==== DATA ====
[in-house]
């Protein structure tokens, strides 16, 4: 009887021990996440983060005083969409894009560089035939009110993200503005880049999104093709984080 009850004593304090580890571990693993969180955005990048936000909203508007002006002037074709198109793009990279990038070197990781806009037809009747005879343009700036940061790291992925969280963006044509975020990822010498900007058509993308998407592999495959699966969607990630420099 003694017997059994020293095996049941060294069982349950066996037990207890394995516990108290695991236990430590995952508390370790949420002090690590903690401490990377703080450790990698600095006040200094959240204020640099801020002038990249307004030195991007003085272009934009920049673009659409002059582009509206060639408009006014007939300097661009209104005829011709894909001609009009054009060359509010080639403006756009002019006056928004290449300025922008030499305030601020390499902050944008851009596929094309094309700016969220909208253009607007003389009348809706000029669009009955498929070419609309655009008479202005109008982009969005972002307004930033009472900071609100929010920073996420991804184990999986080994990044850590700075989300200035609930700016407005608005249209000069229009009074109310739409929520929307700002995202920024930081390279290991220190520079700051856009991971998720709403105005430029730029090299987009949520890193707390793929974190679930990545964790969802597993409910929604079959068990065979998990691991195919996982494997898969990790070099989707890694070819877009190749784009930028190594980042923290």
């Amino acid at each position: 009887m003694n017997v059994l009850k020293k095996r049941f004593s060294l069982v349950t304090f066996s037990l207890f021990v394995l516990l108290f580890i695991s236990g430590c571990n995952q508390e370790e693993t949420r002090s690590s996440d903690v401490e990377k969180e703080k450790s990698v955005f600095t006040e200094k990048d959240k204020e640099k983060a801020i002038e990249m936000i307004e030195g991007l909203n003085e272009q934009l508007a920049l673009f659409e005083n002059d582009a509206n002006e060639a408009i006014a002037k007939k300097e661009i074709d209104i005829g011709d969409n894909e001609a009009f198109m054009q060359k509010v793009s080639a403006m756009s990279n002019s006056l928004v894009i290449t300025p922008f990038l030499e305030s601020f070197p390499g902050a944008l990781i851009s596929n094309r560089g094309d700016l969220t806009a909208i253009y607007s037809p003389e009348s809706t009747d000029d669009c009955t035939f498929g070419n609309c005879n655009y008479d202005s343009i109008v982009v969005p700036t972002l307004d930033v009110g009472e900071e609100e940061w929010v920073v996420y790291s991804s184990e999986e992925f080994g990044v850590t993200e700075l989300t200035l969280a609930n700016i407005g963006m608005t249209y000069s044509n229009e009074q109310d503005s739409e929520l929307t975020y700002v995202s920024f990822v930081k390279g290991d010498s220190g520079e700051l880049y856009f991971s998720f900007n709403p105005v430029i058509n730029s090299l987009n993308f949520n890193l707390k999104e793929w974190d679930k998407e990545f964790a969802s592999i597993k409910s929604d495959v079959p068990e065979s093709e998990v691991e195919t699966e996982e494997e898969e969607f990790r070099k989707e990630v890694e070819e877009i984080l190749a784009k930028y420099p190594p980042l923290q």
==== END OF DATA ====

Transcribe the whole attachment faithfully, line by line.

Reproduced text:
[in-house]
């Protein structure tokens, strides 16, 4: 009887021990996440983060005083969409894009560089035939009110993200503005880049999104093709984080 009850004593304090580890571990693993969180955005990048936000909203508007002006002037074709198109793009990279990038070197990781806009037809009747005879343009700036940061790291992925969280963006044509975020990822010498900007058509993308998407592999495959699966969607990630420099 003694017997059994020293095996049941060294069982349950066996037990207890394995516990108290695991236990430590995952508390370790949420002090690590903690401490990377703080450790990698600095006040200094959240204020640099801020002038990249307004030195991007003085272009934009920049673009659409002059582009509206060639408009006014007939300097661009209104005829011709894909001609009009054009060359509010080639403006756009002019006056928004290449300025922008030499305030601020390499902050944008851009596929094309094309700016969220909208253009607007003389009348809706000029669009009955498929070419609309655009008479202005109008982009969005972002307004930033009472900071609100929010920073996420991804184990999986080994990044850590700075989300200035609930700016407005608005249209000069229009009074109310739409929520929307700002995202920024930081390279290991220190520079700051856009991971998720709403105005430029730029090299987009949520890193707390793929974190679930990545964790969802597993409910929604079959068990065979998990691991195919996982494997898969990790070099989707890694070819877009190749784009930028190594980042923290």
């Amino acid at each position: 009887m003694n017997v059994l009850k020293k095996r049941f004593s060294l069982v349950t304090f066996s037990l207890f021990v394995l516990l108290f580890i695991s236990g430590c571990n995952q508390e370790e693993t949420r002090s690590s996440d903690v401490e990377k969180e703080k450790s990698v955005f600095t006040e200094k990048d959240k204020e640099k983060a801020i002038e990249m936000i307004e030195g991007l909203n003085e272009q934009l508007a920049l673009f659409e005083n002059d582009a509206n002006e060639a408009i006014a002037k007939k300097e661009i074709d209104i005829g011709d969409n894909e001609a009009f198109m054009q060359k509010v793009s080639a403006m756009s990279n002019s006056l928004v894009i290449t300025p922008f990038l030499e305030s601020f070197p390499g902050a944008l990781i851009s596929n094309r560089g094309d700016l969220t806009a909208i253009y607007s037809p003389e009348s809706t009747d000029d669009c009955t035939f498929g070419n609309c005879n655009y008479d202005s343009i109008v982009v969005p700036t972002l307004d930033v009110g009472e900071e609100e940061w929010v920073v996420y790291s991804s184990e999986e992925f080994g990044v850590t993200e700075l989300t200035l969280a609930n700016i407005g963006m608005t249209y000069s044509n229009e009074q109310d503005s739409e929520l929307t975020y700002v995202s920024f990822v930081k390279g290991d010498s220190g520079e700051l880049y856009f991971s998720f900007n709403p105005v430029i058509n730029s090299l987009n993308f949520n890193l707390k999104e793929w974190d679930k998407e990545f964790a969802s592999i597993k409910s929604d495959v079959p068990e065979s093709e998990v691991e195919t699966e996982e494997e898969e969607f990790r070099k989707e990630v890694e070819e877009i984080l190749a784009k930028y420099p190594p980042l923290q």